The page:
Much has been written recently about the legal challenges to the EU-US Privacy Shield (the framework for transatlantic exchanges of personal data for commercial purposes which replaced the ‘Safe Harbor’ regime) and the uncertainty over the future validity of the EU Model Clauses (an alternative transfer mechanism for transferring data to any third country, not just the US). For more information see our recent newsflash EU-US Privacy Shield challenged before the European court and the Data Protection section of our Regulatory round-up – November 2016.

There is no immediate impact on data transfers to the US or any other third country and Walker Morris will continue to monitor and report on developments in this area.

So, what should businesses be doing now?

Given the increased level of fines, businesses now have 20 million reasons for getting compliance with the GDPR right.

The key to compliance is:

  • ensure you understand in detail how you currently deal with personal data;
  • ensure you understand how the new requirements will impact your business; and
  • develop a comprehensive compliance strategy including an implementation timetable to ensure that you are ready for 25 May 2018.

The best place to start is by carrying out a full information audit to identify, amongst other things, what personal data is collected, how it is processed, where it is stored, the security measures which are in place to protect the data and how long data is retained.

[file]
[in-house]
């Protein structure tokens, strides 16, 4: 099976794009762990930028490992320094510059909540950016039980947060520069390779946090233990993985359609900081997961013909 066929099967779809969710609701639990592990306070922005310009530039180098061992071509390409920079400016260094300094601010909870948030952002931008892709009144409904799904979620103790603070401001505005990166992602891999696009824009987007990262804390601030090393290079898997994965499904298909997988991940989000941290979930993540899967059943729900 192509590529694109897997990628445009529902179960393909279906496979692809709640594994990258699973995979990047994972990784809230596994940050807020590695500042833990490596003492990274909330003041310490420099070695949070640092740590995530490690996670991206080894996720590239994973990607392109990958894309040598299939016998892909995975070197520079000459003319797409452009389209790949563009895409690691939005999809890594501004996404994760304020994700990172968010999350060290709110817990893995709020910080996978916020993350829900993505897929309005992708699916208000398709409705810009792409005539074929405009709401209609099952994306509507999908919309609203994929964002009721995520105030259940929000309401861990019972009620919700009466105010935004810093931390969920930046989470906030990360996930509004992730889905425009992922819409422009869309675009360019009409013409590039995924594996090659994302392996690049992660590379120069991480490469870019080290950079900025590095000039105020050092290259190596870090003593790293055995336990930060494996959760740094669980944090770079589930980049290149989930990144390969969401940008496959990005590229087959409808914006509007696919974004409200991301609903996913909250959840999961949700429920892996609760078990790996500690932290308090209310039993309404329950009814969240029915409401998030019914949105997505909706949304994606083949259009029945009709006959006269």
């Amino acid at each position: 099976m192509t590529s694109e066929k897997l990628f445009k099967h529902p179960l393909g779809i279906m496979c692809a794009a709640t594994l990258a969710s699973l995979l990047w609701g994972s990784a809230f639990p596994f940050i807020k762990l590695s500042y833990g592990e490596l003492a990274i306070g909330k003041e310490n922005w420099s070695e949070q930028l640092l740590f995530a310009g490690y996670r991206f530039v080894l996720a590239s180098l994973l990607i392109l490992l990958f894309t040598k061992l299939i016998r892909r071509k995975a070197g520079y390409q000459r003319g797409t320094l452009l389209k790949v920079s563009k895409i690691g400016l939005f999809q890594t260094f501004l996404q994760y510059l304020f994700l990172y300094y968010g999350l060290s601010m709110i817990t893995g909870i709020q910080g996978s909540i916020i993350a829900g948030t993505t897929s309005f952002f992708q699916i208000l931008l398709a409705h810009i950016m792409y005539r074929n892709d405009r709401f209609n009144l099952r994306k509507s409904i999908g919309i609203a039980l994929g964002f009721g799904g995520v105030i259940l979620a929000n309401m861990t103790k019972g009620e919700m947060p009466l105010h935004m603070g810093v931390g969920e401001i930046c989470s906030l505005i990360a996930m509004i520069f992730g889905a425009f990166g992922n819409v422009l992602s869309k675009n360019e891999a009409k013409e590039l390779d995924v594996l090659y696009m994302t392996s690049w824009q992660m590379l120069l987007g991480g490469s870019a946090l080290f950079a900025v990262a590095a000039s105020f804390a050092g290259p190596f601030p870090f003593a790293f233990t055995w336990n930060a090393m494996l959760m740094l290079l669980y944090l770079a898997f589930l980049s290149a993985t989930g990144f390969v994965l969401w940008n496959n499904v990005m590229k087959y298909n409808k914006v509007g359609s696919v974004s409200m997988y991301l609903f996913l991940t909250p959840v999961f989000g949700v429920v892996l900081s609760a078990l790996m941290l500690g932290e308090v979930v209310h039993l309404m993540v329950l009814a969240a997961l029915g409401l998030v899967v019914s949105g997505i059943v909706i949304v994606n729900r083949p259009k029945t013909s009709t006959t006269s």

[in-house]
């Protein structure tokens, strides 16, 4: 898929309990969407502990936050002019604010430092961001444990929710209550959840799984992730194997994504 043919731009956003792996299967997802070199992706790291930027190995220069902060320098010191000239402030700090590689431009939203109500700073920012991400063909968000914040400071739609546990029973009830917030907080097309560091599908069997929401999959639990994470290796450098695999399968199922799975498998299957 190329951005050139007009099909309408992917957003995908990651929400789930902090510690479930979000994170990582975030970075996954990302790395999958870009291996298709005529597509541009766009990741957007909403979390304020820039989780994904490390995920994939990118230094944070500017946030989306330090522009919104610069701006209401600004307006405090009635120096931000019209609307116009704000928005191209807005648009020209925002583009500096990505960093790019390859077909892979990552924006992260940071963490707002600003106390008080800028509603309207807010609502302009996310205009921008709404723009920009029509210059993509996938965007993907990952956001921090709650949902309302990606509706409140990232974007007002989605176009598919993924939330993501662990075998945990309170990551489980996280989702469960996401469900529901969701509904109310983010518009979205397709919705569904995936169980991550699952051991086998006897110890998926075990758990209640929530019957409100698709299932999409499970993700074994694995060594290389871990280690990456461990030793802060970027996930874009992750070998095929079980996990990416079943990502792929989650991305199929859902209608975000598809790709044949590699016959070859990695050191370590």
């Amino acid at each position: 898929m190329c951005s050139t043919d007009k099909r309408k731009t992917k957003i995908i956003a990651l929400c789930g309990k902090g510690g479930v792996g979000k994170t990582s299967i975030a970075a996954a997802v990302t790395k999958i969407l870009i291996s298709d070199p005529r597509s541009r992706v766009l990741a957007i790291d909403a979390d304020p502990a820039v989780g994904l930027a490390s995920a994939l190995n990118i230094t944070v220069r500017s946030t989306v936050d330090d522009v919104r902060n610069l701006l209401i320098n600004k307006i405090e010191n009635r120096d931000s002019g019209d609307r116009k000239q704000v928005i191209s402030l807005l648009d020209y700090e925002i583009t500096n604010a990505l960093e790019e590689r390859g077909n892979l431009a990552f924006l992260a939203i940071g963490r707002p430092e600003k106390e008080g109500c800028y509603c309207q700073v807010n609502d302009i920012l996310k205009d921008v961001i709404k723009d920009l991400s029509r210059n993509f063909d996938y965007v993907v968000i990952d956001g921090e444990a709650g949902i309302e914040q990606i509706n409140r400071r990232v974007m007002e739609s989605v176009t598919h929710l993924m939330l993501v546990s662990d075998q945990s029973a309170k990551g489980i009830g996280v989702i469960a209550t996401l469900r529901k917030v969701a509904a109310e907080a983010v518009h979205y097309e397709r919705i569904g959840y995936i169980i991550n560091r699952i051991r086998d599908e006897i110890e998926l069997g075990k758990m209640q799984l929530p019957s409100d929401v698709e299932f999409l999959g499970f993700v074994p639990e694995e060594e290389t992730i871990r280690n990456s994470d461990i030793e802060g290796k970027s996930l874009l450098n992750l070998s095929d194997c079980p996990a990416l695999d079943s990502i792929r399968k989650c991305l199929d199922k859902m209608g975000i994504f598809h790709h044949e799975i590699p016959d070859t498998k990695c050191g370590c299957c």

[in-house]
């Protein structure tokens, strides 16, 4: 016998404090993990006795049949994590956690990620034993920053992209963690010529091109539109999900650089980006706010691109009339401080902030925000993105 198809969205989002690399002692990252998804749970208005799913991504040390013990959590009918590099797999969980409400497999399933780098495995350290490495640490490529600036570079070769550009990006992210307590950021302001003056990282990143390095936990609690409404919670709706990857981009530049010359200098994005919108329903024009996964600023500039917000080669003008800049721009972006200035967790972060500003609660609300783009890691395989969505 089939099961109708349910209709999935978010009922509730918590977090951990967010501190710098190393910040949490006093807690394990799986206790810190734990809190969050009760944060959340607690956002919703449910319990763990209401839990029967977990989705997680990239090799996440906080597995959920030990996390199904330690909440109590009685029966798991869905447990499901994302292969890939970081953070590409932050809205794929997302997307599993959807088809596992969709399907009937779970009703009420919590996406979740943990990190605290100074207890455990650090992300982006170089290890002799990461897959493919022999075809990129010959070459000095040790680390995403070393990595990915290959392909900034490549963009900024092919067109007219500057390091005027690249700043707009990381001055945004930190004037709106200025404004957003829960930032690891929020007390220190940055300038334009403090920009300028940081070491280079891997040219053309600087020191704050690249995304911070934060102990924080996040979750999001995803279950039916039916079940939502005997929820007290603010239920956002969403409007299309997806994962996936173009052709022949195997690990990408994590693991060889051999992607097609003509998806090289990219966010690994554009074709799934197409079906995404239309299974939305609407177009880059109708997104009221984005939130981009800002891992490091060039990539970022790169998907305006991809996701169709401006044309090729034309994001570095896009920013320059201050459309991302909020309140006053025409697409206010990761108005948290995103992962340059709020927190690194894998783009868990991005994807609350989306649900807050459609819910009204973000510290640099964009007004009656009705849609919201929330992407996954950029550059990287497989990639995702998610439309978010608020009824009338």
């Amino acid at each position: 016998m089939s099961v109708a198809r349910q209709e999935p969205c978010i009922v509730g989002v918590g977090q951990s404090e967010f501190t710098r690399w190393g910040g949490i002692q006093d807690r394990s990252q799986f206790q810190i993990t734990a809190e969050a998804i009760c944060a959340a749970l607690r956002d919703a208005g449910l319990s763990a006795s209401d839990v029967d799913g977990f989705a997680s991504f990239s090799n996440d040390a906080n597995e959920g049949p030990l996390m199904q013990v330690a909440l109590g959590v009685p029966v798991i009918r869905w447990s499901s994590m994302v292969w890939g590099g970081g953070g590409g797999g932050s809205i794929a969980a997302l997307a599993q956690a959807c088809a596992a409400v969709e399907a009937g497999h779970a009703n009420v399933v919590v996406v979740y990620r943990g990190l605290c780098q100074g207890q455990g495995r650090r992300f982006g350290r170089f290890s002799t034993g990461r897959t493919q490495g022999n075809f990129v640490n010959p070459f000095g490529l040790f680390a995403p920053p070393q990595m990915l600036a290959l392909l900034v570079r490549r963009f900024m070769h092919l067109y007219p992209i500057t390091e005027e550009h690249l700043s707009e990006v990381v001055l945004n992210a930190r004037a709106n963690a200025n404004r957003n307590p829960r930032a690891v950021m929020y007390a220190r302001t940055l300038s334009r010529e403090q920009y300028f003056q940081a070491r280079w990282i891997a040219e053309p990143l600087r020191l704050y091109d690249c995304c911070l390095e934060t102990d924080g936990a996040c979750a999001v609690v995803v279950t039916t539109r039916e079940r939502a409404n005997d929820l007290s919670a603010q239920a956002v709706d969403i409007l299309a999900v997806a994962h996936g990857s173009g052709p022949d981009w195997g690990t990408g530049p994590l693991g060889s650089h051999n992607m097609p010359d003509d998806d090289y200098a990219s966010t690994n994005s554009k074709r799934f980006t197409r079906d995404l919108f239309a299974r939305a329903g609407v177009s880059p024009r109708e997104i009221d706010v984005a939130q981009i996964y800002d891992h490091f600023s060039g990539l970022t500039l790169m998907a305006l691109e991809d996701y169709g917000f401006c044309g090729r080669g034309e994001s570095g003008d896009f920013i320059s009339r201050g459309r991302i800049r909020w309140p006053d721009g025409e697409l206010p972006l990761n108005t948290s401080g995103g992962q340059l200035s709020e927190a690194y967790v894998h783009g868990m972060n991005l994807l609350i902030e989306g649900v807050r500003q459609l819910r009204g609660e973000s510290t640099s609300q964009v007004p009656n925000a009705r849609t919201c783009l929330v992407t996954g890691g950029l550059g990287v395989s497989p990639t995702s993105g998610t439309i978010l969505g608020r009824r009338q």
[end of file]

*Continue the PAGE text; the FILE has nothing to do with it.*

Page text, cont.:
Using the results of the audit businesses should carry out a gap analysis to identify what needs to be done to bring the existing policies, procedures, systems and processes into line with the requirements of the new regime.

The outcome of the information audit and the gap analysis should form the building blocks of the business’ GDPR compliance strategy. As changes to systems and processes can require a significant lead-in time, it is important that the strategy includes a timetable to ensure that businesses are able to meet the deadline of 25 May 2018.

Each of our upcoming guides will focus in more detail on a key aspect of the GDPR, offering practical tips as businesses prepare for implementation.

If you have any queries or concerns relating to the new legislation, or if you would like advice and assistance with undertaking an information audit and gap analysis exercise, please do not hesitate to contact Jeanette Burgess, Andrew Northage or any member of Walker Morris’ Regulatory and Compliance Team.